Employment contracts need to be drafted carefully, as an Alberta law firm recently discovered. [1]The employer law firm had drafted a contract by which it intended that the income sum paid to one of its lawyers was to include vacation pay. The wording was fairly simple stating that the lawyer’s salary was to be set at 40% of his revenues and that this sum was to be “inclusive of vacation pay entitlement”.

Holiday Pay & Vacation Pay

As is the case with Ontario’s statute, the Alberta law deals with two entitlements, one being vacation pay and the second being holiday pay.[2] The argument made successfully by the employee lawyer was that the agreement did not address the issue of holiday pay and hence this claim remained live. It was then determined that the sum owing for holiday pay was roughly $20,000.

Record Keeping Yet Continue

On the discrete issue of vacation pay, it was determined that the law firm could not escape its obligation to keep vacation records that separately revealed each component of earnings. It needed to do so to prove that it had indeed compensated its employee for his vacation pay. The initial hearing before the Umpire[3] concluded that the contract, in effect, attempted to contract out of its record keeping obligation and hence was contrary to public policy in this respect.

The sum awarded for vacation pay was $33,000.

By a drafting mishap and the failure to keep accurate records, the law firm was hit for $53,000 in these two claims.

Employer’s View

One might have expected, as indeed the law firm did, that this agreement would avoid such a claim. These agreements clearly need to be drafted carefully and precisely. One might expect that this contract had been given to many other employees. The liability for such a drafting error could be severe. Employers should never use sample contracts obtained through internet searches or friendly references.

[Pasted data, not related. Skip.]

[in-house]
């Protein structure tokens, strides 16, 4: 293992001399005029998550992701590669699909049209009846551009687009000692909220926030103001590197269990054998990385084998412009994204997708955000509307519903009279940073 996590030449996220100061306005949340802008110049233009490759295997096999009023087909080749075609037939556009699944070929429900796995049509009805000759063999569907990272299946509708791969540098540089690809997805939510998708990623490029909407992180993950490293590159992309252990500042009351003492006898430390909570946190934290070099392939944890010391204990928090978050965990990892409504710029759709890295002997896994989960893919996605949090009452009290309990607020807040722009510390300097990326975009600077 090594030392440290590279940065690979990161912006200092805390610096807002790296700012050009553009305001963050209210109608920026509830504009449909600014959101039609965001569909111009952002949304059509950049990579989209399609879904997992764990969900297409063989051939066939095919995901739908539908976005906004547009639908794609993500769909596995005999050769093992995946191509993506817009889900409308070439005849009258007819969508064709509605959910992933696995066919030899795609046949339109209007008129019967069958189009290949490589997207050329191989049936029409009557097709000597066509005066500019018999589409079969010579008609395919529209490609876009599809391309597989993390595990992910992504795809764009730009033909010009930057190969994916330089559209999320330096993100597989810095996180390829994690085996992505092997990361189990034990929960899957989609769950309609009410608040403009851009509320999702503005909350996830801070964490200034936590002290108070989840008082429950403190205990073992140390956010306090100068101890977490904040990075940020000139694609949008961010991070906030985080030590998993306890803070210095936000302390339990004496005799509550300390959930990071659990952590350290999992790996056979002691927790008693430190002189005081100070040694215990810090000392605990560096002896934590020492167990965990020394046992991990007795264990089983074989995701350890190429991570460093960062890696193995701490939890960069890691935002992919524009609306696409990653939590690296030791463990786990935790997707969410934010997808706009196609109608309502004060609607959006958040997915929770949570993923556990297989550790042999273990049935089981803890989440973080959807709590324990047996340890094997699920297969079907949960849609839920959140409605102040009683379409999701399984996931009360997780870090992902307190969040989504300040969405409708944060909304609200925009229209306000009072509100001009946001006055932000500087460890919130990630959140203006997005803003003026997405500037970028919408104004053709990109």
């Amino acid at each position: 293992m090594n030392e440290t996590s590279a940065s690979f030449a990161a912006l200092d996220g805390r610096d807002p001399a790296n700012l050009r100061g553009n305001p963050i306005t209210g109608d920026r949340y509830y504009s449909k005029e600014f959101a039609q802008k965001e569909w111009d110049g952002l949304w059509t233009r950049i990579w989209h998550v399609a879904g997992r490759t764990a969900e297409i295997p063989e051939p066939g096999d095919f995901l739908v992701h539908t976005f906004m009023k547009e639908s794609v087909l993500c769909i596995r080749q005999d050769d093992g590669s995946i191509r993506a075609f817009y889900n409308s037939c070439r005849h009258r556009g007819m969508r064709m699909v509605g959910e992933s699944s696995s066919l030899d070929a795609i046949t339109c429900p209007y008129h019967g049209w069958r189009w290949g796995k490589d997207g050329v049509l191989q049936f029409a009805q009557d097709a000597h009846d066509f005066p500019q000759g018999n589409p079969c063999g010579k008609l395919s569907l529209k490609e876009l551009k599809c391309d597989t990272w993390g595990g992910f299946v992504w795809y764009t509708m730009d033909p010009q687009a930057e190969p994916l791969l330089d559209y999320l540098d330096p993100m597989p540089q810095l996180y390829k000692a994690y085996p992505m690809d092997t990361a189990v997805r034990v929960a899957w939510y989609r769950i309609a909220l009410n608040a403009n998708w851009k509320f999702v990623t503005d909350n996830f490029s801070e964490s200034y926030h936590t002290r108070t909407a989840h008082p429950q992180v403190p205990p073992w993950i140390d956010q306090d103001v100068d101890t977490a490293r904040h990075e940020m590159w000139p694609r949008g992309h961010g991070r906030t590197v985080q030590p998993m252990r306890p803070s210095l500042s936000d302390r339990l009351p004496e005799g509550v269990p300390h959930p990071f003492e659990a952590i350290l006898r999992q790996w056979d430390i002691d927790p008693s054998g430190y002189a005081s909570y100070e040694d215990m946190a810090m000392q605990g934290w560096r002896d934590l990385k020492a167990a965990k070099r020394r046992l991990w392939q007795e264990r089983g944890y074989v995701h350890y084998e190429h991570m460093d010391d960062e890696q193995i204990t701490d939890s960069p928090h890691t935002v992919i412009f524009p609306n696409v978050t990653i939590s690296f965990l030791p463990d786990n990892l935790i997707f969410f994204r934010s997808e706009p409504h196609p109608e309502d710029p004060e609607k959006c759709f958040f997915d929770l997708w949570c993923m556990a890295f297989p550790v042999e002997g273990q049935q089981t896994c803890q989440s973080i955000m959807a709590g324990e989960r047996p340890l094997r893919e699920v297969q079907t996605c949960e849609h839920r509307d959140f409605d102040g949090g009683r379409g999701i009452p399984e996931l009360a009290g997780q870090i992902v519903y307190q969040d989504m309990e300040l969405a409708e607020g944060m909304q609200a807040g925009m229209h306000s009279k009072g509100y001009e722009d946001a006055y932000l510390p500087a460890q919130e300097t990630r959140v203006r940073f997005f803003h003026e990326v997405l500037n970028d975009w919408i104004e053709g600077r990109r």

One More Thought

This issue can be more complex for employee bonuses and commissions. Such additional earnings are also subject to a vacation pay gross-up unless the agreement carefully deals with such additional sums as inclusive of vacation pay and holiday pay. This can lead to even more complications where the employment contract contains a termination provision which is intended to be in full satisfaction of all employment standards obligations, yet fails to account for such vacation pay claim on the incremental income. This potentially could violate the termination clause. An apparently simple issue is not quite as facile as one might expect.

Employee’s Side

From the employee’s perspective, legal advice may often lead to a claim that may not be intuitively apparent. Technical issues such as this require careful and prudent review.

Get Advice

Contact the offices of Toronto employment lawyers Grosman Gale Fletcher Hopkins. We regularly advise workplace parties on a wide range of legal workplace issues. Contact us online or by phone at 416 364 9599 to schedule a consultation.

[1] R.G. Bisset PC v Stringam

[2] That is, for statutory holidays

[3] The first level of the administrative process. This was upheld on review by the Alberta Queen’s Bench.